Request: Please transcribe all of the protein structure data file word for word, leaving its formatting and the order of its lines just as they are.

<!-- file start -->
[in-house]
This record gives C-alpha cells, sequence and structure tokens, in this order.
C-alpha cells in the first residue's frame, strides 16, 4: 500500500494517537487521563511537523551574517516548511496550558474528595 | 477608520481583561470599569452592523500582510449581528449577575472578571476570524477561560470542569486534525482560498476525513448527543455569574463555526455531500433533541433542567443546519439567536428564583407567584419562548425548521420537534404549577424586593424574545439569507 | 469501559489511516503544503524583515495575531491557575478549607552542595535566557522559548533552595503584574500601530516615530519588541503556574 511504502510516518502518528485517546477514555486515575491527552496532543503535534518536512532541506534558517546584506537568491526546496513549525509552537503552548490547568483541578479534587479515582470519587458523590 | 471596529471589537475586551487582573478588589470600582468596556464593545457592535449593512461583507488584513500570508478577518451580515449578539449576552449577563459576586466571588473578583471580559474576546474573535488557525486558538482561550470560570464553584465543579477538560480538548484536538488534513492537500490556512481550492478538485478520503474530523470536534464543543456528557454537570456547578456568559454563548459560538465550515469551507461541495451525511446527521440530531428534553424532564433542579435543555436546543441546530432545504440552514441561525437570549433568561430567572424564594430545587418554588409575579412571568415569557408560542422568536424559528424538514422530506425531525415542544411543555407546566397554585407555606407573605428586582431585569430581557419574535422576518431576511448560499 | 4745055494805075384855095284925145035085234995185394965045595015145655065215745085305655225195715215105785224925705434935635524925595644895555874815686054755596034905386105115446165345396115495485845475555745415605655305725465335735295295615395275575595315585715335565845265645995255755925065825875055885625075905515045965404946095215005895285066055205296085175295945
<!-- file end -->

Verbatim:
[in-house]
This record gives C-alpha cells, sequence and structure tokens, in this order.
C-alpha cells in the first residue's frame, strides 16, 4: 500500500494517537487521563511537523551574517516548511496550558474528595 | 477608520481583561470599569452592523500582510449581528449577575472578571476570524477561560470542569486534525482560498476525513448527543455569574463555526455531500433533541433542567443546519439567536428564583407567584419562548425548521420537534404549577424586593424574545439569507 | 469501559489511516503544503524583515495575531491557575478549607552542595535566557522559548533552595503584574500601530516615530519588541503556574 511504502510516518502518528485517546477514555486515575491527552496532543503535534518536512532541506534558517546584506537568491526546496513549525509552537503552548490547568483541578479534587479515582470519587458523590 | 471596529471589537475586551487582573478588589470600582468596556464593545457592535449593512461583507488584513500570508478577518451580515449578539449576552449577563459576586466571588473578583471580559474576546474573535488557525486558538482561550470560570464553584465543579477538560480538548484536538488534513492537500490556512481550492478538485478520503474530523470536534464543543456528557454537570456547578456568559454563548459560538465550515469551507461541495451525511446527521440530531428534553424532564433542579435543555436546543441546530432545504440552514441561525437570549433568561430567572424564594430545587418554588409575579412571568415569557408560542422568536424559528424538514422530506425531525415542544411543555407546566397554585407555606407573605428586582431585569430581557419574535422576518431576511448560499 | 4745055494805075384855095284925145035085234995185394965045595015145655065215745085305655225195715215105785224925705434935635524925595644895555874815686054755596034905386105115446165345396115495485845475555745415605655305725465335735295295615395275575595315585715335565845265645995255755925065825875055885625075905515045965404946095215005895285066055205296085175295945